The statistics are alarming. Even worse, the numbers keep getting worse. Boys and men now make up a larger percentage of anorexics than ever before in the medically documented history of the human race.
Just 10 years ago, only 5 percent of anorexics were male. According to a Canadian study cited in GQ this month, that number has risen to 30 percent in less than a decade, and clinicians say it’s rising fast.
Similarly to sexual assault, social stigma prevents men from coming forward about their eating disorders. Males are considered by the American Psychological Association to be far less likely to open up about their anorexia then females. Still, more are getting ill, and more are being diagnosed.
A February report by NBC News called boys “the new face of anorexia.”
Anorexia, rising in males far faster than it is rising in females, is destroying the health and wellbeing of young boys around the world.
The image of anorexia has been pin-thin female celebrities and female runway models. But anorexia doesn’t care who it kills, and there are now over 1.5 million documented cases of anorexia among American males. The National Eating Disorders Association estimates that there are millions more left unaccounted for. They say the statistics are skewed because boys are not assumed to have anorexia and thus are not admitted into rehab.
In England, Taylor Kerkham had a feeding tube inserted in his stomach to save his life in 2010. He was 11 years old at the time.
His mom decided to speak out about his case to raise awareness about anorexia in boys. “He was so malnourished that he was hallucinating and his heart was under tremendous strain,” she told the press.
The lack of knowledge and awareness among primary-care physicians has worsened the problem. “It is not what a primary-care physician will consider at first glance. Often it won’t be what they consider at fourth or fifth glance,” said Mark Warren, founder of the Cleveland Center for Eating Disorders, in a GQ article.
So what’s behind the numbers? Why such a climb in rates? GQ says the male body has become obsessively glorified more so than usual in “advertising, movies, sports, and of course, magazines like GQ” over the last decade. The male body, GQ claims, has become a “fetish object” standing for something for something young boys crave: social acceptance, love, and happiness.
Ten, even twenty years ago, role models for young boys didn’t look the way they do today. They were bigger and buffer. From WWE superstar wrestlers to rappers like Ja Rule and 50 Cent, boys looked up to muscular icons. Vin Diesel movies and N*Sync music videos didn’t glamorize or glorify skinny guys. Even the big-time athletes like Barry Bonds and Shaq were bigger then than the athletes of today.
But the age of steroids and bodybuilding has faded. British and American mannequins have gotten skinnier and skinnier every year. They now have waist sizes 11 to 14 inches smaller than average. Eating disorder campaigns say the 27-inch waists on mannequins are encouraging men and boys to starve themselves. And the biggest young male pop stars- Justin Bieber, Cody Simpson, Nick Jonas and Jaden Smith – are skinny.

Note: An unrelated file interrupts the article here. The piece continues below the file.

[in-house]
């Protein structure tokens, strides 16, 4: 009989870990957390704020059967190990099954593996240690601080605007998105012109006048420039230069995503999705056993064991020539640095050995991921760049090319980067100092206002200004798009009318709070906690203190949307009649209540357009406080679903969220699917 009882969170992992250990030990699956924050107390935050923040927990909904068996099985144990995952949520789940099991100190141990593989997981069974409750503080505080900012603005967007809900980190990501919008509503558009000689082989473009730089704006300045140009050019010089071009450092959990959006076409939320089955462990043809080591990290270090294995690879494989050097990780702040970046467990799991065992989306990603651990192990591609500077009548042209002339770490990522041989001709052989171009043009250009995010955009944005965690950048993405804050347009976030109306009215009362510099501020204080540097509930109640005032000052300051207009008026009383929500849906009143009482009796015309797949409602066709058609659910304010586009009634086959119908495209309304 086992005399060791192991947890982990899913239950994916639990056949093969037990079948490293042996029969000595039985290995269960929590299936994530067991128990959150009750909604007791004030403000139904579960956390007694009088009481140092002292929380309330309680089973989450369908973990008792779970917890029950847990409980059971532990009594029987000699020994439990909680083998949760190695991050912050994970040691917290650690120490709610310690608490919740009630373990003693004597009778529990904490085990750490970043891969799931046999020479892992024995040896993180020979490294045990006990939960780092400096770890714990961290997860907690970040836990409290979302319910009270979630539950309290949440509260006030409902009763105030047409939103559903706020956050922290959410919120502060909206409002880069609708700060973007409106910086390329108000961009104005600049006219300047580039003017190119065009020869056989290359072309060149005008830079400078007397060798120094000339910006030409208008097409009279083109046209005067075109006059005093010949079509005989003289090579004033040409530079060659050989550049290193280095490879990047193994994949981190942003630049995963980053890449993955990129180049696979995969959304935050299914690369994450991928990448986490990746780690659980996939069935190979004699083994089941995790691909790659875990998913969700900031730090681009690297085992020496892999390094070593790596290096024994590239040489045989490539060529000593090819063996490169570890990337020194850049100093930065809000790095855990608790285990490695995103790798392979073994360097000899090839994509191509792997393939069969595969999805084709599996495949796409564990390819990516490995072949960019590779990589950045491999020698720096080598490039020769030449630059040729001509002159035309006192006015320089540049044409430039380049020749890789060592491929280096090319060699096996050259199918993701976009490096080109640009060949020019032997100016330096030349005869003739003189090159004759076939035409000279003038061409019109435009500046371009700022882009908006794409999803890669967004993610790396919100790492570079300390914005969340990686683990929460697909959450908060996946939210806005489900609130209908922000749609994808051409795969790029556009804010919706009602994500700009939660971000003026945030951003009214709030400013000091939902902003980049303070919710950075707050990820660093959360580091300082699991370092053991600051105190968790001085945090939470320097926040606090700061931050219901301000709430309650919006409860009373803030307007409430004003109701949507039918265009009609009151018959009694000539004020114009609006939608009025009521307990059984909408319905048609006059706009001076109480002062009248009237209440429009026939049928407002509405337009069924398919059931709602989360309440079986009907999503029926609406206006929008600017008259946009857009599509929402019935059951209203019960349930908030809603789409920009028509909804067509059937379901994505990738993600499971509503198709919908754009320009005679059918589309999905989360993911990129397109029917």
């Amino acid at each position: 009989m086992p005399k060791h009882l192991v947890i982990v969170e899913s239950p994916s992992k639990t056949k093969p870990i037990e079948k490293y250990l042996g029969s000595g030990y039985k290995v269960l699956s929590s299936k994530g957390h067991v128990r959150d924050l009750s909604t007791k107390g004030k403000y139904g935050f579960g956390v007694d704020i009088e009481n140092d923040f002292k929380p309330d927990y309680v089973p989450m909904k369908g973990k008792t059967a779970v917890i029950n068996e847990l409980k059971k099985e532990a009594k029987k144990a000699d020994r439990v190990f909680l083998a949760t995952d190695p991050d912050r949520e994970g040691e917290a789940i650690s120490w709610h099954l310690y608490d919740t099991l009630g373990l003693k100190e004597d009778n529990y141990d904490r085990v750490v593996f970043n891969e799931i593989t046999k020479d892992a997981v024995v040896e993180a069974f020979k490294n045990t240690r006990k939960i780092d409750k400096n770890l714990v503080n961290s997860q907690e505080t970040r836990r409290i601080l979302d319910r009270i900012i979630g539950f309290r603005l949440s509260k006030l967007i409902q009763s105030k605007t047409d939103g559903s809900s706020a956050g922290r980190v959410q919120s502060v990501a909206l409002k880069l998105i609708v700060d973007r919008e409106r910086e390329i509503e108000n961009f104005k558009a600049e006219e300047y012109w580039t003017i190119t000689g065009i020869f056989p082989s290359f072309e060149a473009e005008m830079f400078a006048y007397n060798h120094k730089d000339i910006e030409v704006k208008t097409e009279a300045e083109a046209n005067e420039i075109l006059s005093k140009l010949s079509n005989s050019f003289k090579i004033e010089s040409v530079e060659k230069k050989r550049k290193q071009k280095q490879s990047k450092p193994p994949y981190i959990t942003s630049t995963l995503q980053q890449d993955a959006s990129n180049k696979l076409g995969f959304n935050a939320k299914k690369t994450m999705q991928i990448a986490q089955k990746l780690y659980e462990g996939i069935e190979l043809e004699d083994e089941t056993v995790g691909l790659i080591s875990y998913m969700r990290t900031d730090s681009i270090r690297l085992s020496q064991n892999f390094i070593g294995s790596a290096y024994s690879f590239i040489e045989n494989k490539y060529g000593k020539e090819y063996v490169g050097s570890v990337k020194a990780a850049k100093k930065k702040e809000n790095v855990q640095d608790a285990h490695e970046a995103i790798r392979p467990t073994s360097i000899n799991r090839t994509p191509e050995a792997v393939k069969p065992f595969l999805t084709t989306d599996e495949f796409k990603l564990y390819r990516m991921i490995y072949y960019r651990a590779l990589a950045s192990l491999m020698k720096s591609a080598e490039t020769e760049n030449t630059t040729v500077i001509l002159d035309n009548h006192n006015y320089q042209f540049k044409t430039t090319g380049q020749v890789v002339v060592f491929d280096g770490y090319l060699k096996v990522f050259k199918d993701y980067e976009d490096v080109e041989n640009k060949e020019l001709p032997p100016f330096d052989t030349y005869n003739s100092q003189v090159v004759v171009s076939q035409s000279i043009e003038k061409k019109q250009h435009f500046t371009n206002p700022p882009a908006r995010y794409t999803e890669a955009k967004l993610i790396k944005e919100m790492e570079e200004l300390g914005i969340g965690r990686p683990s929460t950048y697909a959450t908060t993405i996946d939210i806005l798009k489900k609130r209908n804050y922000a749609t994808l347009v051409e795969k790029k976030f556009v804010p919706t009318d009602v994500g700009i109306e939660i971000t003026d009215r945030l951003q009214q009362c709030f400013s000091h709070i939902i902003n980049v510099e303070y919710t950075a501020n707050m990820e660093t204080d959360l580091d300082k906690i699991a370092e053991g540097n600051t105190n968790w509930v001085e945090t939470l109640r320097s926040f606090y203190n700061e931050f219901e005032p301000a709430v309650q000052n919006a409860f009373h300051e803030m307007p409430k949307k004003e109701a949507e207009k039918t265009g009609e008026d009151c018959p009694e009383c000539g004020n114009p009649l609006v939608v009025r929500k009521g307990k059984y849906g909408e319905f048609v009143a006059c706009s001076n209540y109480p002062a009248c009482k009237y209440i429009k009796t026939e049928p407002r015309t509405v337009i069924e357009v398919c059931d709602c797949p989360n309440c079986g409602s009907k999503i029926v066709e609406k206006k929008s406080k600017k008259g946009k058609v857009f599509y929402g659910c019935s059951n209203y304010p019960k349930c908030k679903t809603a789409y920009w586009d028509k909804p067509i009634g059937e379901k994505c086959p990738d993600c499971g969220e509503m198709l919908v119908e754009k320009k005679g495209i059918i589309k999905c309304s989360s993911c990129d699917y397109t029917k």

This obsession with the perfect body has driven young girls to starve themselves to death in a pathological pursuit of perfection for decades. This has been a known and highly publicized crisis for years. Models, actresses and female pop stars have long served as reminders to women that they are not adequate. Girls as young as six or seven have been crash dieting more than ever, in the age of the Internet and “pro-Ana” websites. Young girls and teenage girls are still far more likely to diet than are boys.
A 2010 PBS FRONTLINE documentary, “Outlawing Ana,” detailed the tremendous impact the Internet has had on anorexic girls in France. It’s had the same impact in the United States.
In response to this crisis, female-exclusive rehabilitation centers were created around the country. Despite the rise in anorexia among boys, these clinics continue to deny entry to males.
The continued denial of male victims stems from a belief that assistance should be gender-specific. While there are no studies or figures to support this belief, some centers prefer not to treat men because they may inadvertently remind girls of the trauma they have endured at the hands of fathers, husbands, or male partners. This of course ignores the fact that girls, mothers, women, and lesbian partners can also play a role in the creation and worsening of female anorexia. Men are not always the bad guys.
The consequence of the gender-specific policy has been catastrophic. Of the fifty-eight residential treatment centers listed in the Alliance for Eating Disorder Awareness’s 2011-12 guide, only twenty-five admit men.
Warren claimed, “Most men with eating disorders are living with them quietly and painfully. I would guess at least three-quarters of them don’t get any treatment. They’re suffering without help. Boys living in communities where they are denied treatment because of their gender are desperate for health care like never before.”
One boy, interviewed anonymously by GQ, claimed “It takes an incredible amount of balls to ask for help, because it’s thought of as a girl’s disease, and you finally work up the courage and there’s nothing there.”
Drug rehab isn’t gender-exclusive. Neither is rehab for sex addiction. It’s time society dealt with the reality that boys have anorexia too. And it’s time we give these boys some help.
Commentary and Debate Editor